In PostgreSQL, each database consists of a number of "schemas". The default schema is named "public" and many users only ever deal with this one schema.
In PostGraphile we advise you to use schemas to help organise your application - you can use one schema for the tables that will be exposed to GraphQL, another for the tables that should be completely private (e.g. where you store the bcrypted user passwords or other secrets never to be exposed!), and you can use other schemas too, whatever makes sense for your application.
To create a schema in PostgreSQL:
CREATE SCHEMA app_public;
To create or reference something in that schema, just prepend the name of the thing with the schema name, e.g:
CREATE TABLE app_public.users ( ... );
CREATE FUNCTION app_public.best_user() ...;
SELECT * FROM app_public.users;
SELECT * FROM app_public.best_user();
Having built quite a few applications on PostGraphile now, I (Benjie) have settled on the following:
app_public- tables and functions to be exposed to GraphQL (or any other system) - it's your public interface. This is the main part of your database.
app_hidden- same privileges as
app_public, but it's not intended to be exposed publicly. It's like "implementation details" of your app_public schema. You may not need it often.
app_private- SUPER SECRET STUFF 🕵️ No-one should be able to read this without a
SECURITY DEFINERfunction letting them selectively do things. This is where you store passwords (bcrypted), access tokens (hopefully encrypted), etc. It should be impossible (thanks to RBAC (
REVOKE)) for web users to access this.
I personally don't use the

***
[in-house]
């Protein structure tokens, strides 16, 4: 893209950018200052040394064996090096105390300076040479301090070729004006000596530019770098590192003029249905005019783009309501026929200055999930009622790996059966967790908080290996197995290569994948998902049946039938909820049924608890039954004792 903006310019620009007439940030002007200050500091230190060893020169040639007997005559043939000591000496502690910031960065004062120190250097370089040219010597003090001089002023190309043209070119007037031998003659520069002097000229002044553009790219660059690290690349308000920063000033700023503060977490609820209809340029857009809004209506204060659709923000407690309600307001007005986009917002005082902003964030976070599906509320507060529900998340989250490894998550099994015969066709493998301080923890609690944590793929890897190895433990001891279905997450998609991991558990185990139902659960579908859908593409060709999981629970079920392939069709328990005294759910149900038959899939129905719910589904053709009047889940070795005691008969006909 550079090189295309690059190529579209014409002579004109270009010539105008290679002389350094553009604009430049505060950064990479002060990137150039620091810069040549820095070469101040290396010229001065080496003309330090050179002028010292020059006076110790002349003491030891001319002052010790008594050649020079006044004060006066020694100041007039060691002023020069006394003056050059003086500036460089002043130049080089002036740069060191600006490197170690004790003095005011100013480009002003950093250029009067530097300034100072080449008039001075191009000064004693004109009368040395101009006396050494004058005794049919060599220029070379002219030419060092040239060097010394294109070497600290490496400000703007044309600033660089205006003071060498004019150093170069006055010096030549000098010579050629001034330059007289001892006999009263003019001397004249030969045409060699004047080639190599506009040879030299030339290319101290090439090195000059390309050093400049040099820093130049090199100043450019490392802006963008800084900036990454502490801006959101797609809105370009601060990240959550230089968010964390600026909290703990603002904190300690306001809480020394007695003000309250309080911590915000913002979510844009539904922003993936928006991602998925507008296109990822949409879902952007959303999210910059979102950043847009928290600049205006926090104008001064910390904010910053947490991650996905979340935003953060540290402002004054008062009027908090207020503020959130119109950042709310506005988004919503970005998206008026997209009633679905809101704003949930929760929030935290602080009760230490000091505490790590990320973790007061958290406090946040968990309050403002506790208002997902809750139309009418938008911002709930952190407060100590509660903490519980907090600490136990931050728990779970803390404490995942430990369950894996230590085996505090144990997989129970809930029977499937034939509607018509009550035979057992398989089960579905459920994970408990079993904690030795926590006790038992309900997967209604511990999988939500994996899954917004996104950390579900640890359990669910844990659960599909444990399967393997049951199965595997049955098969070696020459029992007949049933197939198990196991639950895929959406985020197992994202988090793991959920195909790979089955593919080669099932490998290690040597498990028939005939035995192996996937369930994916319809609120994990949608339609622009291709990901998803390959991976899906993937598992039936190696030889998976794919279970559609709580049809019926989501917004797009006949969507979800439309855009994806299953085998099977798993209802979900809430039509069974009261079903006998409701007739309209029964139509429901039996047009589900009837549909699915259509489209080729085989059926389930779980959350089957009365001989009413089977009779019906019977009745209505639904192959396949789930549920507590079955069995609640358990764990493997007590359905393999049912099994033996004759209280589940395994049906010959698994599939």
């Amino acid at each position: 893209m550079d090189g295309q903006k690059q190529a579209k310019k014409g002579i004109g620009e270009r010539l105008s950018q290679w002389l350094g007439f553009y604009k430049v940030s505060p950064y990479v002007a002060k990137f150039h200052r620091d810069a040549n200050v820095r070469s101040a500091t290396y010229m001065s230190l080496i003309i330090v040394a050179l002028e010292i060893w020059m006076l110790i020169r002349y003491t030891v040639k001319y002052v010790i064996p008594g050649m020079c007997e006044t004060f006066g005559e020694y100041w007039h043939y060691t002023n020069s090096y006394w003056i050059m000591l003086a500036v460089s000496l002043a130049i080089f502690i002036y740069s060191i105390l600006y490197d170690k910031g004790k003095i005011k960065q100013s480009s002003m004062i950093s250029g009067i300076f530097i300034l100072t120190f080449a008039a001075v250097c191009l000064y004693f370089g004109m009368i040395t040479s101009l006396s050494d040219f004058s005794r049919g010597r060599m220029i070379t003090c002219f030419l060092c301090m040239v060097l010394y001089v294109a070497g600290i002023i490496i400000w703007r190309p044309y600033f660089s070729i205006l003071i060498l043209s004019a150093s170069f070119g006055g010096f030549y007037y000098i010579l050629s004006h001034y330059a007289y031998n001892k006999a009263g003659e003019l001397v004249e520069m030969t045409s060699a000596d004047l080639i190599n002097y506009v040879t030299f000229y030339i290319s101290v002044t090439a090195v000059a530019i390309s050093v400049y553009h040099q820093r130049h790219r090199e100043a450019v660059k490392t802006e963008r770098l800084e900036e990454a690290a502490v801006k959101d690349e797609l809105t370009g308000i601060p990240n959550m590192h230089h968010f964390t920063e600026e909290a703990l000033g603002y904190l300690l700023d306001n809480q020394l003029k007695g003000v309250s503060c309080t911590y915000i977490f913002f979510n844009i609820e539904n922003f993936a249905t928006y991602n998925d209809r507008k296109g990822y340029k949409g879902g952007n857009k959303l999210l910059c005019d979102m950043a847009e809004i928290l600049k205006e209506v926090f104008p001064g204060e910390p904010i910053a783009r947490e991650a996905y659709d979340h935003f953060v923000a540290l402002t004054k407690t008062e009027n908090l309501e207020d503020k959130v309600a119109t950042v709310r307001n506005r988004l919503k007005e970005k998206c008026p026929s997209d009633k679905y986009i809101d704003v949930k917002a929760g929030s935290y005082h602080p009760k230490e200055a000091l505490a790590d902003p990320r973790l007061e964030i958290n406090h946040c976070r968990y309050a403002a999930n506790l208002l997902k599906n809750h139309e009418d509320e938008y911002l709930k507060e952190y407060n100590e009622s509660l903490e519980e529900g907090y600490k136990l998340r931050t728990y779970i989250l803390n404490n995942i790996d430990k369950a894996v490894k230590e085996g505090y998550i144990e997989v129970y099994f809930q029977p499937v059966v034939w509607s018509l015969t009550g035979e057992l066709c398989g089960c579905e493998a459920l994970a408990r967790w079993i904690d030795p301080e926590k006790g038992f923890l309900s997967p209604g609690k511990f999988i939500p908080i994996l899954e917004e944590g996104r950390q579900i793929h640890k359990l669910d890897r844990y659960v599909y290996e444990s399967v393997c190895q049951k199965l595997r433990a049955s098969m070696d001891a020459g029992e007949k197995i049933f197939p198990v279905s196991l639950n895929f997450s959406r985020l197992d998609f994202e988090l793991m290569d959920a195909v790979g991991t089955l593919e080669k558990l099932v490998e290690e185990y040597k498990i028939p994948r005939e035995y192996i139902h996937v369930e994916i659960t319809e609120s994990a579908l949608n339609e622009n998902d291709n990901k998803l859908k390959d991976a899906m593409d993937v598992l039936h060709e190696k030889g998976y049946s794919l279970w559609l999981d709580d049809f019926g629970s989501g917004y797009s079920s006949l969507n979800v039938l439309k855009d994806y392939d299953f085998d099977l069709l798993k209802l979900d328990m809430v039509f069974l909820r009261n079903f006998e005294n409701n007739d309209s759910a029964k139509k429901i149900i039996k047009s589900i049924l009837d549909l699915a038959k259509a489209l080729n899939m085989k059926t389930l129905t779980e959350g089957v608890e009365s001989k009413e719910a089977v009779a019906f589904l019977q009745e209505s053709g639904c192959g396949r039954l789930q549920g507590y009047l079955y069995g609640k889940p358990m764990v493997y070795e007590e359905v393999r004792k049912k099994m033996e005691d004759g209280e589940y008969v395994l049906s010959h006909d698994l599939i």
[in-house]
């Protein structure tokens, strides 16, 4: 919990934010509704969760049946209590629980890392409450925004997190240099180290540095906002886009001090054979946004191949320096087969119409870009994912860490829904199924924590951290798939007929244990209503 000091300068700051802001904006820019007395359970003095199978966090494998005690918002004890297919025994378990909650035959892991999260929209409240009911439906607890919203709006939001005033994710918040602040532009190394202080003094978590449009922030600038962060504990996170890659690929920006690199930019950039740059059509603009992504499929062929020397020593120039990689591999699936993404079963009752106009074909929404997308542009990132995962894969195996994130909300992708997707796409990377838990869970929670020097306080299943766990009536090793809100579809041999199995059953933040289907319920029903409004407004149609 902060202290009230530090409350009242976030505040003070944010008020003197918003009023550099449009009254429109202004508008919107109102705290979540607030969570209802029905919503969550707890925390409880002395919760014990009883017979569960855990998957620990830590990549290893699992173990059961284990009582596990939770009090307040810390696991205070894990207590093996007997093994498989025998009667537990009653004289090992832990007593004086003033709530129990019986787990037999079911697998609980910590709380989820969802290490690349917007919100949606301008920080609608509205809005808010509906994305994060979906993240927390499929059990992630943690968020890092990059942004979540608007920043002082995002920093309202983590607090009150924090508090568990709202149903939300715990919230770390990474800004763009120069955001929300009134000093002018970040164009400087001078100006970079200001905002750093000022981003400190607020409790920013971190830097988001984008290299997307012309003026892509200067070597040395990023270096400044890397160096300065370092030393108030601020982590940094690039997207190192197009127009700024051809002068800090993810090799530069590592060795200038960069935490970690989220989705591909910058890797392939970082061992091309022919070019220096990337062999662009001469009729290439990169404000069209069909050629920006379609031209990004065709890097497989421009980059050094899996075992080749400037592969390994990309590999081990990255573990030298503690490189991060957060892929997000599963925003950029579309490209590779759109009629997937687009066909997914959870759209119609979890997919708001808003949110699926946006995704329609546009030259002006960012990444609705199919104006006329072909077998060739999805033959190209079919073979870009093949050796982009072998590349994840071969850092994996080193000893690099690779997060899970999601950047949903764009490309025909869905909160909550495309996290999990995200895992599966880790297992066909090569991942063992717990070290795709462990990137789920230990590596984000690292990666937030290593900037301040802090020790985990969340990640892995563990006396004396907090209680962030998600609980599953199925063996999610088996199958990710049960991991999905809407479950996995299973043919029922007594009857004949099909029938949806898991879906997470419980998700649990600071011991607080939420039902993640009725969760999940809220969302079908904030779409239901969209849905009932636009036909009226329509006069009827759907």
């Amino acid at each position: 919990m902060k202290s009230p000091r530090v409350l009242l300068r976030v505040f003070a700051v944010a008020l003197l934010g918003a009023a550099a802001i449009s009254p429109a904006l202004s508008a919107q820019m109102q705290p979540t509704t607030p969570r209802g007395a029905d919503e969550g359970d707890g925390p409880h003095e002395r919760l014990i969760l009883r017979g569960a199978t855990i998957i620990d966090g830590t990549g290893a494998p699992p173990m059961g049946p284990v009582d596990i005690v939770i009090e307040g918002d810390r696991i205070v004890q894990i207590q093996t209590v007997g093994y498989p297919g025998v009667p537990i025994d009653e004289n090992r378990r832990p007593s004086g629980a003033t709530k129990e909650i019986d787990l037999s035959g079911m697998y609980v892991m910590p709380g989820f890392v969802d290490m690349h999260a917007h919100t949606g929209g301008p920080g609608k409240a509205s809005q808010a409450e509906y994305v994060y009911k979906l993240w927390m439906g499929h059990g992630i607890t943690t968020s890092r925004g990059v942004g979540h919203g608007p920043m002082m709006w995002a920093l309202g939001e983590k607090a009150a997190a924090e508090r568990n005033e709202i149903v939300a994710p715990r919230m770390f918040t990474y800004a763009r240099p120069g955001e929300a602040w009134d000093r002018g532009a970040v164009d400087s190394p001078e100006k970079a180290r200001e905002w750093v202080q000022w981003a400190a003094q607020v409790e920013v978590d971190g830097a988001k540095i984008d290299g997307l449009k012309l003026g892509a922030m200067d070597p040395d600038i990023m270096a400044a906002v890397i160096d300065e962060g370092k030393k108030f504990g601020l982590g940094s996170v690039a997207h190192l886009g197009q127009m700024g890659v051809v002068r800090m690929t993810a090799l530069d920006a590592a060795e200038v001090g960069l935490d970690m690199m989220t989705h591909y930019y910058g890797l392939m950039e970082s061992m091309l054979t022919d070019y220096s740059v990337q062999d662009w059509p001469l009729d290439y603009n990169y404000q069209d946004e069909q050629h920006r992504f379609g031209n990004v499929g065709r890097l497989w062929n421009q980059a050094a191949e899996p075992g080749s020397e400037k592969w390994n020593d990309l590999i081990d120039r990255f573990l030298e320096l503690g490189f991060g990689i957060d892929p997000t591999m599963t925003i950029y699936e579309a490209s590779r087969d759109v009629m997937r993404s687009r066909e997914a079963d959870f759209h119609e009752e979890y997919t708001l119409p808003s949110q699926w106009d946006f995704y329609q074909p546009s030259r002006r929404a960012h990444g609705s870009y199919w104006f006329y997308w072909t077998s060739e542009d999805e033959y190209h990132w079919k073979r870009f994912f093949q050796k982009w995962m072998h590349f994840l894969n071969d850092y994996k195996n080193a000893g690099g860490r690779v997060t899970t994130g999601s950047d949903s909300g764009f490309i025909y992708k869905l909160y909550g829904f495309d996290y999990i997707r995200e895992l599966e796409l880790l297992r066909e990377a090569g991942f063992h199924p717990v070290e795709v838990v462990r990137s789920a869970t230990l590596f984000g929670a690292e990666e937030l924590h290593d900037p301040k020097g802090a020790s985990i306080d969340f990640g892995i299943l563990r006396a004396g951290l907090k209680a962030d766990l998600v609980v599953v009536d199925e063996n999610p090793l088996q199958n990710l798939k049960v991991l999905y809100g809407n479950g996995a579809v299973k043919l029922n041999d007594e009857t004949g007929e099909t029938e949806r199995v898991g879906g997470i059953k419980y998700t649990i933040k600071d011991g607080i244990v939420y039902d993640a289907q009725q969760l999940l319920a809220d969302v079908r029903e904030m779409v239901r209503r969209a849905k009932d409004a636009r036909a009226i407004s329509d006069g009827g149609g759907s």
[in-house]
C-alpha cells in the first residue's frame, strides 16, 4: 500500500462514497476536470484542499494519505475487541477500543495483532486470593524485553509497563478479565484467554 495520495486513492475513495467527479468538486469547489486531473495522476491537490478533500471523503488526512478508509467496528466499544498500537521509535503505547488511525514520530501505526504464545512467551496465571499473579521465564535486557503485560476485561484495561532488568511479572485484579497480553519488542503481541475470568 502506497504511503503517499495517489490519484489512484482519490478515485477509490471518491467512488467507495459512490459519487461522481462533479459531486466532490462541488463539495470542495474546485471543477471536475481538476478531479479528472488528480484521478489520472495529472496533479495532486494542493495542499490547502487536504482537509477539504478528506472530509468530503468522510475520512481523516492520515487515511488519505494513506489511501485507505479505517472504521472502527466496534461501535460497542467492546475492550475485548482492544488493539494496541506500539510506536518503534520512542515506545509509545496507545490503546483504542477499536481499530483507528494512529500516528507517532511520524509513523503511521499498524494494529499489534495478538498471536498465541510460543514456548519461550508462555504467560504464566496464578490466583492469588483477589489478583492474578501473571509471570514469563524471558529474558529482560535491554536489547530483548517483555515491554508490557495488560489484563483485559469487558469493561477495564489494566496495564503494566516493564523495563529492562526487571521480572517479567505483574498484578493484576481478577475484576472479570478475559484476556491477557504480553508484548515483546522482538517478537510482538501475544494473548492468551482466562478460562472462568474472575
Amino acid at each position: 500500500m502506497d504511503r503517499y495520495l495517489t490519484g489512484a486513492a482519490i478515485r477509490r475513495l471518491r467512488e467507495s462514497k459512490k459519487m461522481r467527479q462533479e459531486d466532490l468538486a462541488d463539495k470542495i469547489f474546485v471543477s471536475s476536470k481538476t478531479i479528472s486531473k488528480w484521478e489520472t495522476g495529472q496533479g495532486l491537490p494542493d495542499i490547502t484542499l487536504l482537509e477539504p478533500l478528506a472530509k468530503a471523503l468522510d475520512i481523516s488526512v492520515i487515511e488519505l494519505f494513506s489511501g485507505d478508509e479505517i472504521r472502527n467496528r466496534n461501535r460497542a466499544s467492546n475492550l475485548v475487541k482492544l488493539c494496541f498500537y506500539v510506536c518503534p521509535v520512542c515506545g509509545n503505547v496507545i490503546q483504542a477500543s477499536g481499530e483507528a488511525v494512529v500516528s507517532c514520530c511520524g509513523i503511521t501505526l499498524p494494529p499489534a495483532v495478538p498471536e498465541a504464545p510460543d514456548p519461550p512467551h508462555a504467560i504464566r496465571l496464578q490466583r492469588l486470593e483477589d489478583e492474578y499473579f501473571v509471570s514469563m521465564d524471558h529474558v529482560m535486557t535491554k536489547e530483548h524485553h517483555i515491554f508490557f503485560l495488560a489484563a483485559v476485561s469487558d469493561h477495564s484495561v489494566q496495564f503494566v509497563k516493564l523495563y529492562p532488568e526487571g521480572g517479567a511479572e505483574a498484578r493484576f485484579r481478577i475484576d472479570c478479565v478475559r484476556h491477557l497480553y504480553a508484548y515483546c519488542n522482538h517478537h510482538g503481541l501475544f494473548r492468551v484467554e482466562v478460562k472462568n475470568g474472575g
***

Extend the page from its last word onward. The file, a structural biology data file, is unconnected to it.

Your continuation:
public schema for anything other than as the
default location that PostgreSQL extensions get installed.
Using this pattern is not required and in fact you can just use the default
public schema if you so chose. By default, PostGraphile will automatically
ignore resources installed by extensions, so you don't need to omit these
manually. Other tables and functions can be omitted using the
smart comments functionality.
Here's some other schemas you might see (but should not modify):
graphile_worker- a schema used and managed by https://github.com/graphile/worker
graphile_migrate- a schema used and managed by https://github.com/graphile/migrate
postgraphile_watch- if you're using PostGraphile in watch mode (
watchPg: true), PostGraphile will install this schema to create PostgreSQL Event Triggers to enable watch mode.
information_schema- a SQL standard schema for reflection over the database: https://www.postgresql.org/docs/current/information-schema.html
pg_catalog- the PostgreSQL system catalog, contain details of everything inside the database (a more PG-native form of
pg_*- various other PostgreSQL reserved schemas